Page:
Something old, something new


Mazuma Mobile customers are £100 million better off, and counting, as handset recycling moves into a new era. Michael Garwood investigates how smartphones raised the bar for the entire used-handset market

Five years ago recycling a mobile phone meant passing it on to a family member or friend, or sticking it on eBay.

But today, recycling has become a major business, and one that has excelled in the UK, more so than any other country in the world. The number of handsets recycled here is understood to have topped 12 million here last year.

And with around 30 million devices upgraded each year in the UK, the opportunity remains strong for new businesses to enter; more than 50 operate today.

But the market is changing. The days when customers sifted through an old drawer and sent in a Nokia 3310 are changing, as they move to high-end, high-value smartphones. And with this, higher prices are being offered to customers.

This is according to one of the leading recyclers in the UK and now Australia, Mazuma Mobile. It tells Mobile News the average amount paid for handsets has increased by £18 to £43 since 2009, as customers increasingly look to cash in on their old handset post-upgrade.

And with smartphone sales and popularity in the market expected to overtake all other mobile devices by 2012, it’s of little surprise the number of high-value handsets reaching its warehouse is increasing.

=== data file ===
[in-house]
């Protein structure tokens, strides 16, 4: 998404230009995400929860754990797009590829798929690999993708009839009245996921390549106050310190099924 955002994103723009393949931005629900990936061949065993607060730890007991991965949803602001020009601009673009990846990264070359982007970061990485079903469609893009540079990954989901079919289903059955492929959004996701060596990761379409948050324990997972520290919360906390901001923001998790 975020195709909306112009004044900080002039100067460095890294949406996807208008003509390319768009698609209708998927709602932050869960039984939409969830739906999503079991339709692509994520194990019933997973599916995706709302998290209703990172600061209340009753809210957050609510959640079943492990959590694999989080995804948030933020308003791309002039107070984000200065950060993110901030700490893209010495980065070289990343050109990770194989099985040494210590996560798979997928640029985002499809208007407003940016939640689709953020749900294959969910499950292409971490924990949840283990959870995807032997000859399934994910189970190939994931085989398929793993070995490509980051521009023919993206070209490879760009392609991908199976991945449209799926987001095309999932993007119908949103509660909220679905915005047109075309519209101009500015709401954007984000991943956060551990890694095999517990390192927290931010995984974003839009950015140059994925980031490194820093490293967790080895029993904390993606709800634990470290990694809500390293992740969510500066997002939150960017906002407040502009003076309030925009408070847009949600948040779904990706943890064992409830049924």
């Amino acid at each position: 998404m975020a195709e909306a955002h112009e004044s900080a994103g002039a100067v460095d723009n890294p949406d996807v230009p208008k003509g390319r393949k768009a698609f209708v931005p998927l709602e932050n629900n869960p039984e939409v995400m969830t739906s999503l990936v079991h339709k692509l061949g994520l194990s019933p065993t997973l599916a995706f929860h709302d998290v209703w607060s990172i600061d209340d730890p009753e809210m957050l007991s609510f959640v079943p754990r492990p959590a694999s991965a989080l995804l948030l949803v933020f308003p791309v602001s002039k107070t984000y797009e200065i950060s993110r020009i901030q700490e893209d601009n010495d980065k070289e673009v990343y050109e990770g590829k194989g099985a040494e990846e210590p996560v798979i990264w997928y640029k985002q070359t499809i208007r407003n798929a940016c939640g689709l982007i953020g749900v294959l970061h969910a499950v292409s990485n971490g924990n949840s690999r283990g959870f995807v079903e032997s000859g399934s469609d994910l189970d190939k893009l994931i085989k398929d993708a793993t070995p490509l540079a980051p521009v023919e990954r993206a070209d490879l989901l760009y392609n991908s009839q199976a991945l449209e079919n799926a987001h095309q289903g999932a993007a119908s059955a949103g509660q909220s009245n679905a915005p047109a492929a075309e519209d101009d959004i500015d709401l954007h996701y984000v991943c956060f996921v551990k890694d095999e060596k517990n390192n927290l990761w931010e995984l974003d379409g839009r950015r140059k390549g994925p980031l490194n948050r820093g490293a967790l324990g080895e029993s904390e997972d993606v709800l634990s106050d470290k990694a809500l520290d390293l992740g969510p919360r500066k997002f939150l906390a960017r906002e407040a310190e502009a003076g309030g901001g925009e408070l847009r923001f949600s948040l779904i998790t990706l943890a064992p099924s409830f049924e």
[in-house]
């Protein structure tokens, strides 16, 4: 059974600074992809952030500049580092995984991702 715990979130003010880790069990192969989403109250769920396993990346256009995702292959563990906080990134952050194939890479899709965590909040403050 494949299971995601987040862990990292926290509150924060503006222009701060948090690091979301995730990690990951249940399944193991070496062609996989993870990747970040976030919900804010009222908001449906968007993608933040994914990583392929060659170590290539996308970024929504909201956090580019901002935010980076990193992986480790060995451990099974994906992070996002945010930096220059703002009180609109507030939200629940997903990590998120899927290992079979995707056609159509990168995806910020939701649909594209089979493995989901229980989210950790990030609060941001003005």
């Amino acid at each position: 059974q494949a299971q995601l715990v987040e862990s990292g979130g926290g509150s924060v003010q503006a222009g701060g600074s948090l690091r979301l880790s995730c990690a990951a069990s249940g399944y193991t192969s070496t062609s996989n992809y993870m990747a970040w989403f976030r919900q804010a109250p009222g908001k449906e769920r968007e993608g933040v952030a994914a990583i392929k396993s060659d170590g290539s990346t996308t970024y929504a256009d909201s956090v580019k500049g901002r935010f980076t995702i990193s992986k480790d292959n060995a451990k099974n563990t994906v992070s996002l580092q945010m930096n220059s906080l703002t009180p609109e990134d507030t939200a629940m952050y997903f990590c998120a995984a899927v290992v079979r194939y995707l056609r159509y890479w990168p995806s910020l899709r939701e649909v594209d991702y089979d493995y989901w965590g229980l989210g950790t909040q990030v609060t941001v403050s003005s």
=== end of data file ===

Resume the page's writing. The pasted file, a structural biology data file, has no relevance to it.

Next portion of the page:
According to Mazuma managing director Charlo Carabott (pictured), Apple handsets now account for nine per cent of devices received from customers. Mazuma pays up to £161 for a 3G S,32GB working model. Nokia handsets remain the most popular, however, with 34 per cent.

Carabott, who has worked in the mobile refurbishment industry for 17 years, says the recycling business has changed “dramatically” in the past two years and consumers are increasingly adopting similar strategies to operators, to retain customers whenever they upgrade.

Carabott claims Mazuma is the “most trusted” recycler in the UK with its pricing and fast payment services, which can be, in some instances, within 24 hours of an order being placed. He says Mazuma now has more than 1.5 million customers on its database who regularly use the company when upgrading, typically every 12 to 18 months.

Based on research conducted by Mazuma, customers are also increasingly using its site as part of the upgrade process with their operator, checking and using the site to fund new kit.

Carabott said the number of iPhones received prior to the launch of the iPhone 4, increased significantly as customers looked for additional funds to purchase the latest model, which is typically charged by operators on a contract.

“We used to receive some very old handsets, so numbers were higher. But now the value is higher,” says Carabott.

“The whole recycling arena has changed in the past 12-18 months in terms of why customers use recyclers. Two years ago it was all about people emptying out drawers of old mobile phones.

“But now it’s evolved into part of the upgrade process, and we are seeing more and more customers trading in their current phone as part of their upgrade.

“Mentally they are looking at their next upgrade, seeing how much the device will cost and how much they can get for their current device. It’s definitely influencing their upgrades.”

Full article in Mobile News issue 488 (May 9, 2011).

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